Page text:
Crawford leaves the board at the end of the month, which Price said should allow new officers who will serve as the Ethics Committee to refute his statements. “I have a strong sense that, in fact, that Ethics Committee will be able to deal with this effectively,” Price said.

Virginia Metro Board Member Paul Smedberg, another member of the current Ethics Committee declined to comment. Federal appointee David Horner, the fourth member of the committee, did not immediately respond to a message.

What the investigation found

The Metro investigation did not address accusations that Evans also used his D.C. Council position for similar private benefit. Evans has been reprimanded for that by the D.C. Council, and apparently remains under federal investigation.

“The investigation found evidence of multiple violations of the Ethics Code and Compact by Mr. Evans related to three primary areas: (1) Mr. Evans’s efforts regarding WMATA on behalf of Colonial Parking; (2) Mr. Evans’s actions at WMATA to assist Digi Outdoor Communications & Digi Outdoor Media (collectively, “Digi”); and (3) Mr. Evans’s 2018 business plan used in connection with his efforts to obtain a job with a private law firm,” Crawford’s letter to the governors said.

The governors had requested the information in their own letter to the Metro Board sent earlier Monday.

According to the investigation, Evans failed to disclose his consulting agreement with Colonial Parking and his close friendship with CEO Rusty Lindner before he worked to help the company in dealings with Metro by initiating investigations into a competitor and sharing ridership information with Colonial.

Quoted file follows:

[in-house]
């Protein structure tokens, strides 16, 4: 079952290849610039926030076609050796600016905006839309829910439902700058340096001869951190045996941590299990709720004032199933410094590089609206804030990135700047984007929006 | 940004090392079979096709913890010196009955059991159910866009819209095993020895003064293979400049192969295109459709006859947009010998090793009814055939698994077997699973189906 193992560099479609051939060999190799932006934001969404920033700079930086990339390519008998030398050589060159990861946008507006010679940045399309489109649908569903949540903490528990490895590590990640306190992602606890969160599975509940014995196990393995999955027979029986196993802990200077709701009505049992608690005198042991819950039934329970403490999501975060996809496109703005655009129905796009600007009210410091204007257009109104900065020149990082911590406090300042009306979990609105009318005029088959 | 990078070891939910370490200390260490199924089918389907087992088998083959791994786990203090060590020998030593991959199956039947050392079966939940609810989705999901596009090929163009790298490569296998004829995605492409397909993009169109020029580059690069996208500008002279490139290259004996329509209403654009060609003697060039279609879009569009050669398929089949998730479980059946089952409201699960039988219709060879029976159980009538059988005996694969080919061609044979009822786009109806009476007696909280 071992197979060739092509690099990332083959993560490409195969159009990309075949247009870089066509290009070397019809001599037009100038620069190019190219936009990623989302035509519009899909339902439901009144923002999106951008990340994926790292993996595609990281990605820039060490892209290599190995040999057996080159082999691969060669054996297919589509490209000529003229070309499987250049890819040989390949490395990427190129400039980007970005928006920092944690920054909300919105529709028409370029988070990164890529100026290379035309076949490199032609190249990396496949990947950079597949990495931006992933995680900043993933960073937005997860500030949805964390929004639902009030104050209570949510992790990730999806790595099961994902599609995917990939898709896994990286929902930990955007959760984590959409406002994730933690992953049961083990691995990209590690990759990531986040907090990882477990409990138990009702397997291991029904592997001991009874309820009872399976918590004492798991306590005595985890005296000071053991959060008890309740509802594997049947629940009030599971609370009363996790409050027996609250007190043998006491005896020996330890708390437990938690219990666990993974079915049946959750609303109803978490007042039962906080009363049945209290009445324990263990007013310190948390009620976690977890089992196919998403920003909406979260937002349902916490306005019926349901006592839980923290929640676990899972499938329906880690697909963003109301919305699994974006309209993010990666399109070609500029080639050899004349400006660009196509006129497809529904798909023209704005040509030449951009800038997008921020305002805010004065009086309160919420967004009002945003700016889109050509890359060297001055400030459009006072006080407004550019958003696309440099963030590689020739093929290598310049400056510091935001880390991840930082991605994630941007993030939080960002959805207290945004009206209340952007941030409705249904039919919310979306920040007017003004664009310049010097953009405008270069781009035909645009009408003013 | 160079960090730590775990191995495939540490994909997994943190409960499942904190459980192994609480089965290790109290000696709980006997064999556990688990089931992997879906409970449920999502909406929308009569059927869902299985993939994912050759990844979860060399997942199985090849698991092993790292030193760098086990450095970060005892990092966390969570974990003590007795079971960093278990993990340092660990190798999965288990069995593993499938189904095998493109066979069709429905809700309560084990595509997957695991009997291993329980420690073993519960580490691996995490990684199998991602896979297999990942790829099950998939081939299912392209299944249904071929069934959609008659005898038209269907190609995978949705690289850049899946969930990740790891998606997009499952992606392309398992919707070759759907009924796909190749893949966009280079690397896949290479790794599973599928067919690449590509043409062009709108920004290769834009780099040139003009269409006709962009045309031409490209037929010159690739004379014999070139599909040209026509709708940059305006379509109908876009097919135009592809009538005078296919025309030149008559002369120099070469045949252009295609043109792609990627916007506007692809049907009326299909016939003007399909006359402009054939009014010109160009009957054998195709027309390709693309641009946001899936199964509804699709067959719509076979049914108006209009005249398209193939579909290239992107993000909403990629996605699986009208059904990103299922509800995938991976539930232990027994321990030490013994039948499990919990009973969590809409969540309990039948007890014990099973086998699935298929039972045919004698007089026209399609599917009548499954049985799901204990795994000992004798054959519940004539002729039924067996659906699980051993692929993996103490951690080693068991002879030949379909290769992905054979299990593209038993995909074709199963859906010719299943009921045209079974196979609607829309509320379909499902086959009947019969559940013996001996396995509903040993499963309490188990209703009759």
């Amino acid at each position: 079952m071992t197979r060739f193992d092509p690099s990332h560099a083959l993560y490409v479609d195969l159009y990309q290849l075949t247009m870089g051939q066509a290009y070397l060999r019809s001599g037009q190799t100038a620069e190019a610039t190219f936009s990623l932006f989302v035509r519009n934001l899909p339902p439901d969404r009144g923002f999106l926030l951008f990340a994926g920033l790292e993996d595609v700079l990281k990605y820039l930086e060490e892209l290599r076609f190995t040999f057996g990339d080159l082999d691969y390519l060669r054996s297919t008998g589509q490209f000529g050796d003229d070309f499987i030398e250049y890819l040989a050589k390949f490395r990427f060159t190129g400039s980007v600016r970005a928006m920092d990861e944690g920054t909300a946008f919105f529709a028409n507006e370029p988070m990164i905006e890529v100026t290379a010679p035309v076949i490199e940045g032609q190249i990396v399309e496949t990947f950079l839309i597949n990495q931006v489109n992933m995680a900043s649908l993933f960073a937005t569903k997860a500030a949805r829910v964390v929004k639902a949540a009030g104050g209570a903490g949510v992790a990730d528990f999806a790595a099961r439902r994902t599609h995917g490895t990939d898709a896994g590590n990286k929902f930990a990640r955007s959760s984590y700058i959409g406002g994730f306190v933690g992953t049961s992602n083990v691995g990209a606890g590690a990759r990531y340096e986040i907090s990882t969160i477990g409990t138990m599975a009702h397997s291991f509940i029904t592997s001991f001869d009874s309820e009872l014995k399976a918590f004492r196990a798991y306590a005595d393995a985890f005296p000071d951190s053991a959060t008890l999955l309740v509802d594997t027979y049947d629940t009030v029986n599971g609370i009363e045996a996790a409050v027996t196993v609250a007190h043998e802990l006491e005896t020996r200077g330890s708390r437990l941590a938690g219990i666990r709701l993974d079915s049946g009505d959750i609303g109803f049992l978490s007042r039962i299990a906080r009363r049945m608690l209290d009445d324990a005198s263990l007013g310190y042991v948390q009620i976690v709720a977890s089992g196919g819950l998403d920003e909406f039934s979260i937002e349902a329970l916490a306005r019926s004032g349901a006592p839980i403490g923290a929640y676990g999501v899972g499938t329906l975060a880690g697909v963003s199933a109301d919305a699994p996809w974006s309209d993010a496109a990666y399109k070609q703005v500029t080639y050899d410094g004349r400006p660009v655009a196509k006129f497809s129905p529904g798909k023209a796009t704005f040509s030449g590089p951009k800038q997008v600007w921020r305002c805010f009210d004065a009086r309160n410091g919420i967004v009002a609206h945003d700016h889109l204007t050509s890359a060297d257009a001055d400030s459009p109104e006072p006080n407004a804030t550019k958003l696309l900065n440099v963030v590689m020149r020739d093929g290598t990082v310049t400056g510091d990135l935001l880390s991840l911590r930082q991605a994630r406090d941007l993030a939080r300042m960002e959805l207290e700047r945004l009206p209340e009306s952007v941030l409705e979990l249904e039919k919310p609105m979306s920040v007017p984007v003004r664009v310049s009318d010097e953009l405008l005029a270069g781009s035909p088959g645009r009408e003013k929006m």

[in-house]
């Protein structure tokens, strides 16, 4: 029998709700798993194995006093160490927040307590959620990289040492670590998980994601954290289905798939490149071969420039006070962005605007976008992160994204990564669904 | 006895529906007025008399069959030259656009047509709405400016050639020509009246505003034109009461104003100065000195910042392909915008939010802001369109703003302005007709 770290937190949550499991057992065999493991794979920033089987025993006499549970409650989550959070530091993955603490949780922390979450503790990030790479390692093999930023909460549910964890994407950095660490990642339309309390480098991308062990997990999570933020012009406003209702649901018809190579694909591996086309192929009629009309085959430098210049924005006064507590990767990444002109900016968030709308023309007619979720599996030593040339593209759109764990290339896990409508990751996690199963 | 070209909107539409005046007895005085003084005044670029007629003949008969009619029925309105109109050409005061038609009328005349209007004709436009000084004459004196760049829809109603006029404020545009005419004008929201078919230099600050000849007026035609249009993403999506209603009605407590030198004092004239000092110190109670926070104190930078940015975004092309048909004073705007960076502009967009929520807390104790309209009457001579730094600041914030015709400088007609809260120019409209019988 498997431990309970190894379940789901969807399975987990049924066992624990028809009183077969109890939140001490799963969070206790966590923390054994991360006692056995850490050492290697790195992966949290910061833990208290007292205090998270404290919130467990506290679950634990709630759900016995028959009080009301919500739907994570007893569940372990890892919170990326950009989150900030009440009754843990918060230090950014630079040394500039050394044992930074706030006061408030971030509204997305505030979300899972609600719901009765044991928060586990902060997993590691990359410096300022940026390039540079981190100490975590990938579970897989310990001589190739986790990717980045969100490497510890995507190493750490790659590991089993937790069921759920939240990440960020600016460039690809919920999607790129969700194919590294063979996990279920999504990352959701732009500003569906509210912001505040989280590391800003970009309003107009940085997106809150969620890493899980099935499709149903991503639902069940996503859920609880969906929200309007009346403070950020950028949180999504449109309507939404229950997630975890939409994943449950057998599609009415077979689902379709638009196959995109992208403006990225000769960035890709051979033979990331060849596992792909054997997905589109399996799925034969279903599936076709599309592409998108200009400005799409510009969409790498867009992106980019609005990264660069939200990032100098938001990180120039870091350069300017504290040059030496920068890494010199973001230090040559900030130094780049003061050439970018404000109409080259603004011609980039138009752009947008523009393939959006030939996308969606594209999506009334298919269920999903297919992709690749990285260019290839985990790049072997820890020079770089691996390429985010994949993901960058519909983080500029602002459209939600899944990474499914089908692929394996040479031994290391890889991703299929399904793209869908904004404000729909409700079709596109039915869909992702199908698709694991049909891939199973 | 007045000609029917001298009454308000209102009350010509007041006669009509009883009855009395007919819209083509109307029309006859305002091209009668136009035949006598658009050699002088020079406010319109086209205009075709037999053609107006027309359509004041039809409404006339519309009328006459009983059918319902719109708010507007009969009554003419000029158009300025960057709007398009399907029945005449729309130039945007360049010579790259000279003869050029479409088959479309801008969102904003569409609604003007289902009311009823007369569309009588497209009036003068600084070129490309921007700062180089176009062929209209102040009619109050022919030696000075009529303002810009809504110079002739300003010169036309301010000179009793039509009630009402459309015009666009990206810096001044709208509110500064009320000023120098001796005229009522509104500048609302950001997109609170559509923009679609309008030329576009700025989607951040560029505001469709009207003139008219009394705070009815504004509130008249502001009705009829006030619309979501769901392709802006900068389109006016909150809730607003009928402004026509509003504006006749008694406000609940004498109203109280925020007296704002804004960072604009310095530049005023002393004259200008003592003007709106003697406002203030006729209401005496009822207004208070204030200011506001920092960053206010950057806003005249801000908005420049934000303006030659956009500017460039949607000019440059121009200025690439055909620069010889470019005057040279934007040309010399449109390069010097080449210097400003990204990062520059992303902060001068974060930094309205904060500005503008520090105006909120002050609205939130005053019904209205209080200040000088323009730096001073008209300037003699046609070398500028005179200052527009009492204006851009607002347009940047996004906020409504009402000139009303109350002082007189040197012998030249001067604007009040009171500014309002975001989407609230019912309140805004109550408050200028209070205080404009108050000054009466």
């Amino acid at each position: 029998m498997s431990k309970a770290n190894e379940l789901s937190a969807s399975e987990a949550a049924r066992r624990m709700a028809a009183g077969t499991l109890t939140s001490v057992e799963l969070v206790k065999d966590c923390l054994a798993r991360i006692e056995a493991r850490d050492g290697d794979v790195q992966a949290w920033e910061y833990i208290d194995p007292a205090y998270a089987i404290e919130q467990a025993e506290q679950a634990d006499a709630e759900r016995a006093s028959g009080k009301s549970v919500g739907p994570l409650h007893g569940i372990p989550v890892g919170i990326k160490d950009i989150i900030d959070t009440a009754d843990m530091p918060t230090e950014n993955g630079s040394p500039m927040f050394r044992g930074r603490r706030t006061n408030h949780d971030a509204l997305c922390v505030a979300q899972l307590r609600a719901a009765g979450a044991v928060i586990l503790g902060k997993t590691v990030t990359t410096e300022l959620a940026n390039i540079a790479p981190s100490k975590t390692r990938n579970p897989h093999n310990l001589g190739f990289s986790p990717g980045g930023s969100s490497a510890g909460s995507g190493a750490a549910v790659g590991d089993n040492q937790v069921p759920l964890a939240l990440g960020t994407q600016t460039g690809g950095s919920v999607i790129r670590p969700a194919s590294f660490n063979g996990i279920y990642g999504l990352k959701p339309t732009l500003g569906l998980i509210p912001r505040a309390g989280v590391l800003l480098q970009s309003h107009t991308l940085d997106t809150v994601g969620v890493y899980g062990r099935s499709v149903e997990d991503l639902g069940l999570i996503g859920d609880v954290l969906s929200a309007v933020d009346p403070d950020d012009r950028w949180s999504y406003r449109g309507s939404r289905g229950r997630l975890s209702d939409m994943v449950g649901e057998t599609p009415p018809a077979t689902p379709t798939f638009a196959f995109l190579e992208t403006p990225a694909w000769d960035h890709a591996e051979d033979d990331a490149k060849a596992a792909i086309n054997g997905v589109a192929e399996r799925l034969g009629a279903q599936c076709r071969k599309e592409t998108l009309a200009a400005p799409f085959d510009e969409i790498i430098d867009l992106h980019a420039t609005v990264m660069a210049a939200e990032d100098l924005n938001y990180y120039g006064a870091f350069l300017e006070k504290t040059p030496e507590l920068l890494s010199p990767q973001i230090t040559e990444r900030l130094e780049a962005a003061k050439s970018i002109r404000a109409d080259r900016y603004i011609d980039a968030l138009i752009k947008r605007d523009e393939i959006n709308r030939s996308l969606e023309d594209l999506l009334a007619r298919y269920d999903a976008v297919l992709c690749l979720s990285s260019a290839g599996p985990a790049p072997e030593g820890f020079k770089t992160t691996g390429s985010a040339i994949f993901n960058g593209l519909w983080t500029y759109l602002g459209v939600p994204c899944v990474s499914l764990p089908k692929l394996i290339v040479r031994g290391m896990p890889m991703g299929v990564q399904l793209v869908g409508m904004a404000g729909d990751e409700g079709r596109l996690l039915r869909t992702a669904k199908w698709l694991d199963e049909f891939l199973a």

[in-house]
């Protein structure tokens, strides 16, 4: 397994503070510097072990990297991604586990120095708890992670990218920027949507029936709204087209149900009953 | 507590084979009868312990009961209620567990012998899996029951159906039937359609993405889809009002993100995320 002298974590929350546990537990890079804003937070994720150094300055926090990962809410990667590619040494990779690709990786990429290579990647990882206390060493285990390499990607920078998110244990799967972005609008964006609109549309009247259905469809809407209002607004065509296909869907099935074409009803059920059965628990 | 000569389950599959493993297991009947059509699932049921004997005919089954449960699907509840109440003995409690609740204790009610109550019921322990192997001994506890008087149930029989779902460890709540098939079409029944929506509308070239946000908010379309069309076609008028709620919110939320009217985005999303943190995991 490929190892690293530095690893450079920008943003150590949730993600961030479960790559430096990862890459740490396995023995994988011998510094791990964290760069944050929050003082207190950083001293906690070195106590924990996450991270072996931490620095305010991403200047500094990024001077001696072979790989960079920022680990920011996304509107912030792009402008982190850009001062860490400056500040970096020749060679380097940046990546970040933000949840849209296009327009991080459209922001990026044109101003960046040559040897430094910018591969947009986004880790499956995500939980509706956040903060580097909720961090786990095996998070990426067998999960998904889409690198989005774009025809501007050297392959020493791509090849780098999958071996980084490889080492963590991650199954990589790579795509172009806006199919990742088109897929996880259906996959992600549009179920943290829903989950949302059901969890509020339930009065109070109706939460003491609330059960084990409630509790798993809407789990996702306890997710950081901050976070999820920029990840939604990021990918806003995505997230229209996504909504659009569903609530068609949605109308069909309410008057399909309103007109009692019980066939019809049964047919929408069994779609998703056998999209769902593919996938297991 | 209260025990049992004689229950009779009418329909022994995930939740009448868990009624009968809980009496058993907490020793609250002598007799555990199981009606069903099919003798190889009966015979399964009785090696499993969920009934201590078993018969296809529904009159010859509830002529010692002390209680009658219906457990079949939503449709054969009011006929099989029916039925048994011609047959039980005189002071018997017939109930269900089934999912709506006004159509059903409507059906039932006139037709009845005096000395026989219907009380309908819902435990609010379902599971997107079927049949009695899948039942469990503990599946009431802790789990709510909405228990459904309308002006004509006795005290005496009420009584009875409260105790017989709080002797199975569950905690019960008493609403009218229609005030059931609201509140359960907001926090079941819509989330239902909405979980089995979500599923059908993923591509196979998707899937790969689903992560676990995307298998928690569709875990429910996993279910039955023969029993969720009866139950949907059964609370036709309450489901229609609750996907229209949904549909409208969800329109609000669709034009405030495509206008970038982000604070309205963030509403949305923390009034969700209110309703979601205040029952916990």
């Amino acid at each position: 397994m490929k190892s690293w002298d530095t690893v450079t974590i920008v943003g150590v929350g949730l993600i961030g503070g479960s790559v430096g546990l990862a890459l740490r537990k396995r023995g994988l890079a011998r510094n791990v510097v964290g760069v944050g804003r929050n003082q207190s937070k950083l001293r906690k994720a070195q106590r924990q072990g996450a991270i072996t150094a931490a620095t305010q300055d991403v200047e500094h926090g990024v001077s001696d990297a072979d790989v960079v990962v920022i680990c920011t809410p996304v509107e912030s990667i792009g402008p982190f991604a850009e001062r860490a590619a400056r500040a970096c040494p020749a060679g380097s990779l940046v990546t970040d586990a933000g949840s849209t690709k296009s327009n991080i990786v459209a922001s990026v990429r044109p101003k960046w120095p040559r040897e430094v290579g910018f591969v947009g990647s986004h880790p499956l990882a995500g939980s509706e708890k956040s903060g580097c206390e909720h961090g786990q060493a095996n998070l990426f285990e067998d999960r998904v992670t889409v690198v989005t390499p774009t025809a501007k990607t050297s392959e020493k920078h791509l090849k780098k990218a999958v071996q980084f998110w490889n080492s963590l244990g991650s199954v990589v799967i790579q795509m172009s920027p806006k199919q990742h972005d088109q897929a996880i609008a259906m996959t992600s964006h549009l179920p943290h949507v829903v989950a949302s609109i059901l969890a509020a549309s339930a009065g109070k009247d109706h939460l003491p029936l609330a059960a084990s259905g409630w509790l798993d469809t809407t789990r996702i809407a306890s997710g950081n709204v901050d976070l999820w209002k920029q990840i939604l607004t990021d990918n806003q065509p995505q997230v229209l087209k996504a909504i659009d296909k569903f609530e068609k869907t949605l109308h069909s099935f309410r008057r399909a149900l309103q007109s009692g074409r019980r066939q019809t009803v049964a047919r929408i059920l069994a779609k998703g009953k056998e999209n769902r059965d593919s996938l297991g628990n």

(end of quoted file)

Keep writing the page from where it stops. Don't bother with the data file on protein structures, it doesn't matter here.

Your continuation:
“By repeatedly and proactively taking action that would benefit Colonial and Lindner, at or during the same time that Mr. Evans was being paid $50,000 per year, Mr. Evans improperly used his position at WMATA for his own personal financial gain and/or for the private financial gain of his close friend Lindner and Colonial by virtue of Mr. Evans’s consulting agreement,” the investigation found.

The $50,000 consulting agreement with Colonial Parking also constituted a solicitation and acceptance of money in connection with his official duties, the outside law firm concluded.

The investigation found similar violations related to Digi’s sign projects and concluded Evans’ violated a ban on using his official position for his financial gain in his 2018 business plan that solicited a job in connection with his official duties.